Friday, February 28, 2014


by Jacob Abbott
2009, 202 pages

How do you make history come alive for teens? Sometimes it means turning to an author long dead.

Jacob Abbott died 125 years ago, but a quick read through this volume explains why his books endure. The original 1853 edition of Nero is available for free in many places online, and is well worth downloading to your Kindle. But it does benefit from the updating that publisher Canon Press has done to their version. Some longer 70-word sentences have been broken up and editor Lucy Zoe Jones has also replaced a few obscure words like "declivities," "salubrity," and "preternatural." Little else was required.

Now, Nero's life might not seem like appropriate material for a biography aimed at teens – this Roman emperor indulged in every sort of immorality. However Abbott is both a tactful and talented writer. He doesn't delve into the salacious details, so younger readers will only encounter a broad overview of Nero's wickedness. But Abbott does tuck in a bit more information in between the lines, there to be read and understood by older, less naive readers. It's an impressive feat.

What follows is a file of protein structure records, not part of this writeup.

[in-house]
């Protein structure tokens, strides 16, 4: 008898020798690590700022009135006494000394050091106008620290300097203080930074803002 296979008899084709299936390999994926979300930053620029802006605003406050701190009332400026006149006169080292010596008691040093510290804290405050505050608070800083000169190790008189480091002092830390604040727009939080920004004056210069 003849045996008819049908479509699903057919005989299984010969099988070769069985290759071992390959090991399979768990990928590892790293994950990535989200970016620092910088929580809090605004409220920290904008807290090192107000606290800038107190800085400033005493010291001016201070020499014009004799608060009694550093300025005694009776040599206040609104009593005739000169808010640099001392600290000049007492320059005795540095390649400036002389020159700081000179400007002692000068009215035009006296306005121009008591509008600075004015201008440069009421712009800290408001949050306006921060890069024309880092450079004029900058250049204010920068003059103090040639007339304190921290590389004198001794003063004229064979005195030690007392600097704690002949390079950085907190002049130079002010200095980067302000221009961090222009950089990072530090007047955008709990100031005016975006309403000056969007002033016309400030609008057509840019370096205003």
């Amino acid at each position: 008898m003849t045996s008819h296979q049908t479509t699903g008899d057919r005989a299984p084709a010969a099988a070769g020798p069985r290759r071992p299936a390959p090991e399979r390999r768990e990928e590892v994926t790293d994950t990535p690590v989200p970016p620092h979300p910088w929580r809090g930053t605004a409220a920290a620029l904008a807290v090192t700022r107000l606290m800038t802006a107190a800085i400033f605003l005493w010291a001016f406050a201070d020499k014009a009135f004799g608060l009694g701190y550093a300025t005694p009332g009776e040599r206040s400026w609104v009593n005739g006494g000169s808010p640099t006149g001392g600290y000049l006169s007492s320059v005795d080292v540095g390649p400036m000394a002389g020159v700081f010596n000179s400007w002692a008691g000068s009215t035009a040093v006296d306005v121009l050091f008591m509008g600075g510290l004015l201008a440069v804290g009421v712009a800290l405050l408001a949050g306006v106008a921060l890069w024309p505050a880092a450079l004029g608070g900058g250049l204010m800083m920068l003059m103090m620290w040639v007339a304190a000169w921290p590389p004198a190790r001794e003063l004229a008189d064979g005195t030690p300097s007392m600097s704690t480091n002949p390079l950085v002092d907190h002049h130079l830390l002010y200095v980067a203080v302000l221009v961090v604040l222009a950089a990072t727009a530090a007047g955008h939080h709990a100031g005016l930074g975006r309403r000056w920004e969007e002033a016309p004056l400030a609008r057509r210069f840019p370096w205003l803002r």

Like many good teen books, adults will enjoy this as well - it is a engaging introduction to a key figure in both Church and Western history.

For Canadian readers, this edition is available at, and in the US you can get it at here.

Friday, February 21, 2014

Anselm of Canterbury

62 pages / 2013
by Simonetta Carr